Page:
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Africa is on the verge of a building boom. Will it be green?

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Africa is on the verge of a building boom. Will it be green?

The Tetra Pak Logo Is Visible On The Factory In Durban

    As African countries race to build homes for their soaring populations, material shortages and under-investment threaten to limit the scope of a green revolution in the continent’s construction industry.

    The building boom presents a huge opportunity to turbocharge Africa’s clean energy transition by adopting green design techniques and climate-friendly materials to slash the emissions caused by building houses.

    About 70% of the buildings that will exist in Africa in 2040 are yet to be constructed. So making these buildings greener – like building them with renewable materials or making sure they require less energy to run – could have a major climate impact.

    It could also determine how protected people are from the effects of the climate emergency, which is sparking longer and more frequent droughts, storms and floods across Africa.

    < p>But there are still many challenges to building more sustainably, as Nigerian architect Eshemokhai Akpene found out.

    When he was commissioned to design 60 condo units in a Lagos suburb, he planned to use sustainable materials like timber and weather-resilient clay instead of conventional concrete, which has a heavy carbon footprint.

    After months of searching for local wood, Akpene was forced to commission an Indonesian firm to build whole timber frames for the apartments and fly them in from Bali along with carpenters to install them. It tripled the overall budget.

    “Most of the green building materials are imported from overseas, so it is just not a viable option for real estate developers,” Akpene said.

    He said few local carpenters had the skills to make timber for construction and West African loggers were not producing the quantity he would need.

    Africa, which accounts for less than 4% of global emissions, is not alone in facing the challenge of reducing the carbon emitted when making a building.

    The global buildings and construction sector is responsible for nearly 40% of carbon emissions, which means the way buildings are designed, constructed and operated will have to change radically if global warming is to be limited to 1.5 degrees Celsius.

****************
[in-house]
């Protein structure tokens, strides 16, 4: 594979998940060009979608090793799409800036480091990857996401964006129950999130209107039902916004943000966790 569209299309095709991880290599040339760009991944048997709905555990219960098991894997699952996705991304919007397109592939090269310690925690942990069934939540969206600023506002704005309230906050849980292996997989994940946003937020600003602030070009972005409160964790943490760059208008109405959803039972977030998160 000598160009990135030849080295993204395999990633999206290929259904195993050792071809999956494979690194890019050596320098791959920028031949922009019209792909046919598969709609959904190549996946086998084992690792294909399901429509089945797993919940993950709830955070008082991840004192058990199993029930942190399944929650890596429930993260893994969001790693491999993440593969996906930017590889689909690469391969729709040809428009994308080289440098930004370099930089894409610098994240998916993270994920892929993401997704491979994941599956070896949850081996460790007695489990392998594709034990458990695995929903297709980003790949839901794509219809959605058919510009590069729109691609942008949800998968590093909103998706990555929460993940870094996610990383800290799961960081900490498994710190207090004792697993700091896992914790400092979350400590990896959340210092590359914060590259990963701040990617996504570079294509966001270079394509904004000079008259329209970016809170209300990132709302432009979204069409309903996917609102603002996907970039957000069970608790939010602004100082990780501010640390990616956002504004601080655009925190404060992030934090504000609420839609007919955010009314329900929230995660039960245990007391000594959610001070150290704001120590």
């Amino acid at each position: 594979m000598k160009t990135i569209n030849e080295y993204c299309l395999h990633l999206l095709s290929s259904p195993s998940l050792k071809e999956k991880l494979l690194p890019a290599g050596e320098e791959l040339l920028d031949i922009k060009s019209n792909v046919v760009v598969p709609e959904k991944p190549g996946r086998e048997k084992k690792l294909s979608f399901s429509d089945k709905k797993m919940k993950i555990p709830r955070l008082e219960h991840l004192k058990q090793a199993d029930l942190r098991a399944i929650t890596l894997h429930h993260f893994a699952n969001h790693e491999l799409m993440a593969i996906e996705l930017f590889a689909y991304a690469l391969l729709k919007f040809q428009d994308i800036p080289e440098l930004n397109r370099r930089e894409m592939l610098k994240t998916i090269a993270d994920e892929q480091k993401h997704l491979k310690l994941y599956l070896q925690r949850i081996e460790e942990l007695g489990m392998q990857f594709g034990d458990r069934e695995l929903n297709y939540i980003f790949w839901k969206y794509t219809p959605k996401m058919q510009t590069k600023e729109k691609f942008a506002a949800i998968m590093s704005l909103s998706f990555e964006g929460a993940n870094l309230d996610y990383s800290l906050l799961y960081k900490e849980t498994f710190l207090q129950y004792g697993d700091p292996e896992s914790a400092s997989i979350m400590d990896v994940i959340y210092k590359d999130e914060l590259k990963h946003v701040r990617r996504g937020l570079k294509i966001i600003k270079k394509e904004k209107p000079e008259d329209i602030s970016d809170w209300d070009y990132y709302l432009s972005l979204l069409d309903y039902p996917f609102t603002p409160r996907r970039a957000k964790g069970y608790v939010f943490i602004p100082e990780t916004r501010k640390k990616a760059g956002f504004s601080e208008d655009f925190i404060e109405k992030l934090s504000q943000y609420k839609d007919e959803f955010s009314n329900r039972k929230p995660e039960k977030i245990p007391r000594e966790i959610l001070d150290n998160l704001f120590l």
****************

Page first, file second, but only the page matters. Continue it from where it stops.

Caitlin Wale, founder of African climate tech accelerator Kinjani, said the dominant narrative of Africa being one of the areas worst-hit by climate change could mask the “huge opportunity” offered by the continent’s building boom.

    She said the speed of development meant Africa could rapidly innovate at scale, using the surge in working-age people and abundant natural resources to create new green building materials.

    “Just like with the mobile phone , we don’t have to go through the landline just because the Global North did it,” she said.

    “We have the potential to grow green from the start.”

    BACK TO THE FUTURE

    Nigeria’s population is projected to almost double to 400 million by 2050, and already it has a housing deficit of around 28 million units.

    But the cutting-edge technologies and processes needed to green the building sector – such as the production of lower-carbon cement – have often been developed by firms based in Europe and North America.

    “Even when we set up industries, we import the processes, the technology, and the outcome is therefore better suited to other climates and that’s affected the kind of architecture that we get,” said Ayodele Arigbabu, a member of the Nigerian Institute of Architects.

    Before Nigeria became industrialized at the turn of the 20th century, builders used local materials like red clay bricks instead of concrete, Arigbabu added.

    The bricks were more suited to the country’s tropical climate than concrete and more weather-resilient, he added.

    There are also homegrown innovations in Africa. Wale noted that scientists are developing ways to use mining waste and biochar, produced from heating biomass, as a substitute for cement in concrete.

    However, the problem is financing. She said there isn’t a mature investment ecosystem to support startups at each stage of growth, like in Silicon Valley, and different funding mechanisms are needed – from development grants to private investment.

    LEADING FROM THE TOP

    Industry experts said governments have a key role to play through mandatory building codes and through their large -scale procurement of building materials.

    By investing in green alternatives, governments can help drive the industry while also proving new processes are safe and reliable, said Lindsay Rasmussen, a senior associate at Third Derivative, a climate tech accelerator run by the non-profit RMI.

    < p>“That takes a lot of risk and liability concerns away from the rest of the industry and the private developers,” she said.

    For example, in India, she said, the government is working on regulations to promote the adoption of ‘LC3’, or limestone calcined clay cement, which requires fewer materials to be imported and can reduce the emissions associated with cement production by up to 40%.

    Akpene, who said Nigeria’s government could give tax incentives to local companies manufacturing energy-efficient building materials, agreed that government policy was crucial.

    “It has a chain reaction. If the government wants a lot of green architecture, it has to take the lead,” he said.

    (Reuters)

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